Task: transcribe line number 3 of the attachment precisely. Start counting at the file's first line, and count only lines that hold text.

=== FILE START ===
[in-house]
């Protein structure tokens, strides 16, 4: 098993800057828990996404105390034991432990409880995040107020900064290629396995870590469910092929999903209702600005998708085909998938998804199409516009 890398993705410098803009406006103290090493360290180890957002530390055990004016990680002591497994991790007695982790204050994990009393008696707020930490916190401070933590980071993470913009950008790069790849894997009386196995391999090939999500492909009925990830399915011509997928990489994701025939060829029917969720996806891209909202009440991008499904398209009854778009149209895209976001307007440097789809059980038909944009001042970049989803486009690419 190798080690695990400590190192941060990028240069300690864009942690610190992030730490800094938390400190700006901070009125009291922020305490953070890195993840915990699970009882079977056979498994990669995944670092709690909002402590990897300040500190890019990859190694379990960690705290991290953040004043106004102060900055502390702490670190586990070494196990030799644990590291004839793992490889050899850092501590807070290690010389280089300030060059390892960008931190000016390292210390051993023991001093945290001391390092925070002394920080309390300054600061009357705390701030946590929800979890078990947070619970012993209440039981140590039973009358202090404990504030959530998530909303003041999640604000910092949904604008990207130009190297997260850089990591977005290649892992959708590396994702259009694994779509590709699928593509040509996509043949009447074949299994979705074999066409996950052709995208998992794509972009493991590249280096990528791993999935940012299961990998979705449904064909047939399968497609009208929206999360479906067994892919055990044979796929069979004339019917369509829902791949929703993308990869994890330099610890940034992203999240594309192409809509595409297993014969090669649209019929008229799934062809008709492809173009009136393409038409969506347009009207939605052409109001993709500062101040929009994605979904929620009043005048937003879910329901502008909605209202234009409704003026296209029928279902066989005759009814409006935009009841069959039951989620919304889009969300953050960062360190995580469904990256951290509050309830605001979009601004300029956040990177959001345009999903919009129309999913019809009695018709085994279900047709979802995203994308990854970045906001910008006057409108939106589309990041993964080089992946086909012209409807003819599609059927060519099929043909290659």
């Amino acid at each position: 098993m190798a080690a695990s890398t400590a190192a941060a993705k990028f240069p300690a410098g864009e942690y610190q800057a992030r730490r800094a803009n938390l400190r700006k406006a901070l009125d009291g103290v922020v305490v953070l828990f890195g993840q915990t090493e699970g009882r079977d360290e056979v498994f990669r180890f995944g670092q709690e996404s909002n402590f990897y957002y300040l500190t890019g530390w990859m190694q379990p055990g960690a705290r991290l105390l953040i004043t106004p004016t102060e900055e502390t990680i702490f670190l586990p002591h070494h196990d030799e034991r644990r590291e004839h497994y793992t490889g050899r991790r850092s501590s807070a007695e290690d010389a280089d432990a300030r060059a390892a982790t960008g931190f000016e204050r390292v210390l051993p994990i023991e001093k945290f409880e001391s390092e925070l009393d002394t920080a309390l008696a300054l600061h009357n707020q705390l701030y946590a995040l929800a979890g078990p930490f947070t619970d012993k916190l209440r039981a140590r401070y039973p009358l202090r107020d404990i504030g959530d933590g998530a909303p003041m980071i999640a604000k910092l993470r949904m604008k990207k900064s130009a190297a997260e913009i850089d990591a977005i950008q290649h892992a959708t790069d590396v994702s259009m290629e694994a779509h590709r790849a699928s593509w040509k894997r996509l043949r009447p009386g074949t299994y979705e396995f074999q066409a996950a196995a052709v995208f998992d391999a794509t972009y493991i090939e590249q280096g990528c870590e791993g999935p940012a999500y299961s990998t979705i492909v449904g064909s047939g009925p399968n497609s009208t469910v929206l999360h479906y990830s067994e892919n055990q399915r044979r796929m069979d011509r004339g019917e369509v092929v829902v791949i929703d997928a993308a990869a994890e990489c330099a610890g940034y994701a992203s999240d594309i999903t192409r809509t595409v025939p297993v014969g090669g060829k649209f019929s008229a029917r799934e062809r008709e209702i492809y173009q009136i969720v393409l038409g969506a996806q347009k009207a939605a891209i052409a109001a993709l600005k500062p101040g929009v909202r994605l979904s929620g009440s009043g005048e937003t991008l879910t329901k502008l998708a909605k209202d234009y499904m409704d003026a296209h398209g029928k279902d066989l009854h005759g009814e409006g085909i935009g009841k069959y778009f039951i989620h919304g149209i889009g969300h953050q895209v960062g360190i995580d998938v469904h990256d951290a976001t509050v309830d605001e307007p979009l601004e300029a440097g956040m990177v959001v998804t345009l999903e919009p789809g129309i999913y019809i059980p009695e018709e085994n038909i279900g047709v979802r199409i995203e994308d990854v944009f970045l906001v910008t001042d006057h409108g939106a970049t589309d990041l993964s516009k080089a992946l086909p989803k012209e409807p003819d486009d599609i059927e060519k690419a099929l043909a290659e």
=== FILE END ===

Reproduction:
């Amino acid at each position: 098993m190798a080690a695990s890398t400590a190192a941060a993705k990028f240069p300690a410098g864009e942690y610190q800057a992030r730490r800094a803009n938390l400190r700006k406006a901070l009125d009291g103290v922020v305490v953070l828990f890195g993840q915990t090493e699970g009882r079977d360290e056979v498994f990669r180890f995944g670092q709690e996404s909002n402590f990897y957002y300040l500190t890019g530390w990859m190694q379990p055990g960690a705290r991290l105390l953040i004043t106004p004016t102060e900055e502390t990680i702490f670190l586990p002591h070494h196990d030799e034991r644990r590291e004839h497994y793992t490889g050899r991790r850092s501590s807070a007695e290690d010389a280089d432990a300030r060059a390892a982790t960008g931190f000016e204050r390292v210390l051993p994990i023991e001093k945290f409880e001391s390092e925070l009393d002394t920080a309390l008696a300054l600061h009357n707020q705390l701030y946590a995040l929800a979890g078990p930490f947070t619970d012993k916190l209440r039981a140590r401070y039973p009358l202090r107020d404990i504030g959530d933590g998530a909303p003041m980071i999640a604000k910092l993470r949904m604008k990207k900064s130009a190297a997260e913009i850089d990591a977005i950008q290649h892992a959708t790069d590396v994702s259009m290629e694994a779509h590709r790849a699928s593509w040509k894997r996509l043949r009447p009386g074949t299994y979705e396995f074999q066409a996950a196995a052709v995208f998992d391999a794509t972009y493991i090939e590249q280096g990528c870590e791993g999935p940012a999500y299961s990998t979705i492909v449904g064909s047939g009925p399968n497609s009208t469910v929206l999360h479906y990830s067994e892919n055990q399915r044979r796929m069979d011509r004339g019917e369509v092929v829902v791949i929703d997928a993308a990869a994890e990489c330099a610890g940034y994701a992203s999240d594309i999903t192409r809509t595409v025939p297993v014969g090669g060829k649209f019929s008229a029917r799934e062809r008709e209702i492809y173009q009136i969720v393409l038409g969506a996806q347009k009207a939605a891209i052409a109001a993709l600005k500062p101040g929009v909202r994605l979904s929620g009440s009043g005048e937003t991008l879910t329901k502008l998708a909605k209202d234009y499904m409704d003026a296209h398209g029928k279902d066989l009854h005759g009814e409006g085909i935009g009841k069959y778009f039951i989620h919304g149209i889009g969300h953050q895209v960062g360190i995580d998938v469904h990256d951290a976001t509050v309830d605001e307007p979009l601004e300029a440097g956040m990177v959001v998804t345009l999903e919009p789809g129309i999913y019809i059980p009695e018709e085994n038909i279900g047709v979802r199409i995203e994308d990854v944009f970045l906001v910008t001042d006057h409108g939106a970049t589309d990041l993964s516009k080089a992946l086909p989803k012209e409807p003819d486009d599609i059927e060519k690419a099929l043909a290659e």